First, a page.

C Evans, A Creaton, M Kennedy and T Martin (Editors).
First Edition, 2017
Oxford University Press
Paperback, 684 pages
Independent Review by Stephen Warrillow
The first edition of Retrieval Medicine marks a further advance in the maturation of this complex speciality that combines critical care expertise, logistics, problem solving and team-based practice. Edited by recognised experts in the field, this convenient pocket-sized handbook provides a succinct distillation of knowledge provided mainly by Australian contributors.
At 684 pages, the handbook is an ambitious attempt to cover a great deal of content. The initial section provides a solid background on the development, structure, implementation, governance and resourcing of retrieval services. Following from this is a short review of the retrieval environment (including some fundamental aviation medicine), equipment basics and a discussion of ‘human factors’, including crisis resource management. Over the next several chapters, key concepts relating to respiratory support, circulatory compromise, sepsis and neurocritical care are outlined. Adult retrieval practice is rounded out with chapters on obstetric emergencies, mental health care, management of bariatric patients and trauma. A brief review of primary retrieval practice addresses fundamental issues that face members of first responder teams. Paediatric retrieval practice is well-served by a fairly comprehensive outline of key conditions and practical advice that would be especially helpful to clinicians who infrequently manage this patient group. After a short review of specialist (e.g. disaster and military) retrieval systems, a selection of useful checklists is provided, along with suggested further reading.
Despite the breadth of content, this little book is quite readable and provides a problem focussed guide to many of the major challenges encountered by clinicians working in this dynamic environment. The tips, suggestions and strategies provided are pragmatic and applicable to ‘real-world’ situations. The checklists are a useful addition and could certainly used as a guide to develop or evaluate locally appropriate documents. Important areas are well-covered and in particular, cardiovascular, respiratory, neurological problems and trauma are addressed in detail. Given that this chosen format is a hand-book style, some aspects of critical care medicine receive less emphasis and it might be hoped that a future edition expands to include topics such as gastrointestinal emergencies, endocrine crises and toxicology. The paediatric chapters include some fairly advanced and specialised detail that is perhaps beyond the need of many clinicians who mainly focus on care of adults and might be more appropriate for a publication dedicated to this patient group.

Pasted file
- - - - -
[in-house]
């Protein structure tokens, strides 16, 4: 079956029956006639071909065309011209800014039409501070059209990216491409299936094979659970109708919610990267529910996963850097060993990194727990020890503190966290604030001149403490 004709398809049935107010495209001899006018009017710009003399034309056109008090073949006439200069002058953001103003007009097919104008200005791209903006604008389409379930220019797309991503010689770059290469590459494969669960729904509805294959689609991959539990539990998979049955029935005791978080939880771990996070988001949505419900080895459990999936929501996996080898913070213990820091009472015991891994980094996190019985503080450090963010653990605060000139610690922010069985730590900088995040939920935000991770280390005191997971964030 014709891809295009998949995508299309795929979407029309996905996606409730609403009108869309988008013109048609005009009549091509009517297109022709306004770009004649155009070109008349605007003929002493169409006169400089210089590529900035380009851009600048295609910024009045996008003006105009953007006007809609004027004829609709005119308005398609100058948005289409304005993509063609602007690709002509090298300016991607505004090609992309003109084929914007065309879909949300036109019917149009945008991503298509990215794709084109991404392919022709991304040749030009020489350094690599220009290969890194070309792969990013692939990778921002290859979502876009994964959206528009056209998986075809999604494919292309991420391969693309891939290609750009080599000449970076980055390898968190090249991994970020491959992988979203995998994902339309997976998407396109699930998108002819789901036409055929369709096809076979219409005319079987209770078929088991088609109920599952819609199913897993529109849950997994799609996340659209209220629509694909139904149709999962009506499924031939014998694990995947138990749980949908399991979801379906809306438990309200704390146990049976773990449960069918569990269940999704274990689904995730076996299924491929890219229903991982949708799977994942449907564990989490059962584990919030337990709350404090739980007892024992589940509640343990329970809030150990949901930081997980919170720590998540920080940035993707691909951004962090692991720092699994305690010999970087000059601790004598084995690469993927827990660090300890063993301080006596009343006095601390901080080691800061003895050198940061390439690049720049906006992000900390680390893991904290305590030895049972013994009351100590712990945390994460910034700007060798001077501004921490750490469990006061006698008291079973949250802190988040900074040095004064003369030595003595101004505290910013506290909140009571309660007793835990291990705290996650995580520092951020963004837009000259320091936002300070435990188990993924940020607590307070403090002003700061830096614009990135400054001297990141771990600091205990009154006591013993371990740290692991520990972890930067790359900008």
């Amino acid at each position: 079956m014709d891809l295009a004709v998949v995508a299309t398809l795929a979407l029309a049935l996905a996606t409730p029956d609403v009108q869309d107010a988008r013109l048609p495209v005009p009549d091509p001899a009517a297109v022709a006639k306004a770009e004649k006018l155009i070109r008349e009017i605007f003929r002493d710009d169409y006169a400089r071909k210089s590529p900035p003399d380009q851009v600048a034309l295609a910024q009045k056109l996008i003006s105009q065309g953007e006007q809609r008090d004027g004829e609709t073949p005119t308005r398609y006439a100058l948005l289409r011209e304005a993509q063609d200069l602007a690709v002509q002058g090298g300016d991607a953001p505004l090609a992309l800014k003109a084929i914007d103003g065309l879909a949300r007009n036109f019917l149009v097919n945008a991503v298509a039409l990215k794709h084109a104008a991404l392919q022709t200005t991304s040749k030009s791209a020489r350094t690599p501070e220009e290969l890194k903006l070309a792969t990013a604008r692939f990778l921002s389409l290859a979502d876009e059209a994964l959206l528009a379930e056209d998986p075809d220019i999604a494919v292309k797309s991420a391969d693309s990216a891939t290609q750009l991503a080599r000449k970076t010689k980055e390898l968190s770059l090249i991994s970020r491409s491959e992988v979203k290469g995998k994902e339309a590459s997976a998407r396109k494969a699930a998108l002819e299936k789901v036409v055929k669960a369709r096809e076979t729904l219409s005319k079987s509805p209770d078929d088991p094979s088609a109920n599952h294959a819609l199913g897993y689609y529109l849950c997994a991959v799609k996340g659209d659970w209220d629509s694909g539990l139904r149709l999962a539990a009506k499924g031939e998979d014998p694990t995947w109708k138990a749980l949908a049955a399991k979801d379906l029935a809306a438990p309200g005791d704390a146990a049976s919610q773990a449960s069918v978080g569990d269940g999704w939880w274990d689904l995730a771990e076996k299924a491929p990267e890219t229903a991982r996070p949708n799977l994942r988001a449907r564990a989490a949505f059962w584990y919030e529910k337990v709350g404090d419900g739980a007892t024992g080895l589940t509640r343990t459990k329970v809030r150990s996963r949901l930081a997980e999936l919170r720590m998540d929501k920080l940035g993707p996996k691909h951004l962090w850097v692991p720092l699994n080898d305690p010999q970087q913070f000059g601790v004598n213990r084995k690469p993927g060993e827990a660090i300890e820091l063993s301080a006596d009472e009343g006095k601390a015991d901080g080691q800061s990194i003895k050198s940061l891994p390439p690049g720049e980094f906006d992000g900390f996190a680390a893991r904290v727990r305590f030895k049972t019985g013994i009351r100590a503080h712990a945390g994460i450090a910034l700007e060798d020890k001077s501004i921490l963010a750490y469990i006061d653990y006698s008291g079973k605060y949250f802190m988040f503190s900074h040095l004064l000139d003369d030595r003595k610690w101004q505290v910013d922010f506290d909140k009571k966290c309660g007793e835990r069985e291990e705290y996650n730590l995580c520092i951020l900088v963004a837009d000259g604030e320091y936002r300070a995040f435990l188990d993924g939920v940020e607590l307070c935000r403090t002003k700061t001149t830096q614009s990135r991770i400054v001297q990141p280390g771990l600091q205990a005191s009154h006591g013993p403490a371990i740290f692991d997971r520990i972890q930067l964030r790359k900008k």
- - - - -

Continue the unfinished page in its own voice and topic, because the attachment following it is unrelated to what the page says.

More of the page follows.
Overall, this is an extremely valuable resource for any clinician embarking on a stint of retrieval work. While a clear Australasian focus is evident, the content is sufficiently generic to be readily applicable to any world region. Knowledge is organised and presented in a clear and efficient manner, with crucial details emphasised throughout. The publication would be enhanced further by the use of colour codes and diagrams, as well as a larger text size; this is not a book to read in the dim lighting of retrieval vehicle in motion. Ideally, a companion app for smart phones or similar would be an excellent way to make the content accessible to clinicians in the field and may represent a highly desirable strategy for similar publications in future.
Retrieval Medicine is a very useful guide to the speciality and is recommended reading for senior clinicians and trainees undertaking work as retrieval physicians. While much of the content may be available from a variety of other sources, Retrieval Medicine does a good job of bringing much of the core knowledge required for effective patient care during a retrieval into a single convenient book.
This is not a promotional post and ICN was not paid to provide this review.
The textbook is available here.